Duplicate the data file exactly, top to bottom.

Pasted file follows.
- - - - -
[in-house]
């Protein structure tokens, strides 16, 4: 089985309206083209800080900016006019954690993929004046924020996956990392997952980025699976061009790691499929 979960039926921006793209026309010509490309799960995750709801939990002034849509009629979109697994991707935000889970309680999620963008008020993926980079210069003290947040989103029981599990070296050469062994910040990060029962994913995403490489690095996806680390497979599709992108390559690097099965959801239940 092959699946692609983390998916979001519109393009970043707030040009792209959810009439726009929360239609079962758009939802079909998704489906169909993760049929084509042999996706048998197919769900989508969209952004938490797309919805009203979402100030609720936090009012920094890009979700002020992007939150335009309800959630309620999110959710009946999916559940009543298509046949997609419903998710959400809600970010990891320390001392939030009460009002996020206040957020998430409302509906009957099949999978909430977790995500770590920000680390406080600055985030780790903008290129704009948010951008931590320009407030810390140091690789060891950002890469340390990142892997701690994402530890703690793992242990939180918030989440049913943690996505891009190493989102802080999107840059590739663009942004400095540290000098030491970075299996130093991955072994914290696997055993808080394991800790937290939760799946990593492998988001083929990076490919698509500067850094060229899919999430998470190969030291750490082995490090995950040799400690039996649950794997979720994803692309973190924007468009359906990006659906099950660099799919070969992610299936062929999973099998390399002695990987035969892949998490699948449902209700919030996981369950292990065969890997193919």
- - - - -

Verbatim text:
[in-house]
């Protein structure tokens, strides 16, 4: 089985309206083209800080900016006019954690993929004046924020996956990392997952980025699976061009790691499929 979960039926921006793209026309010509490309799960995750709801939990002034849509009629979109697994991707935000889970309680999620963008008020993926980079210069003290947040989103029981599990070296050469062994910040990060029962994913995403490489690095996806680390497979599709992108390559690097099965959801239940 092959699946692609983390998916979001519109393009970043707030040009792209959810009439726009929360239609079962758009939802079909998704489906169909993760049929084509042999996706048998197919769900989508969209952004938490797309919805009203979402100030609720936090009012920094890009979700002020992007939150335009309800959630309620999110959710009946999916559940009543298509046949997609419903998710959400809600970010990891320390001392939030009460009002996020206040957020998430409302509906009957099949999978909430977790995500770590920000680390406080600055985030780790903008290129704009948010951008931590320009407030810390140091690789060891950002890469340390990142892997701690994402530890703690793992242990939180918030989440049913943690996505891009190493989102802080999107840059590739663009942004400095540290000098030491970075299996130093991955072994914290696997055993808080394991800790937290939760799946990593492998988001083929990076490919698509500067850094060229899919999430998470190969030291750490082995490090995950040799400690039996649950794997979720994803692309973190924007468009359906990006659906099950660099799919070969992610299936062929999973099998390399002695990987035969892949998490699948449902209700919030996981369950292990065969890997193919």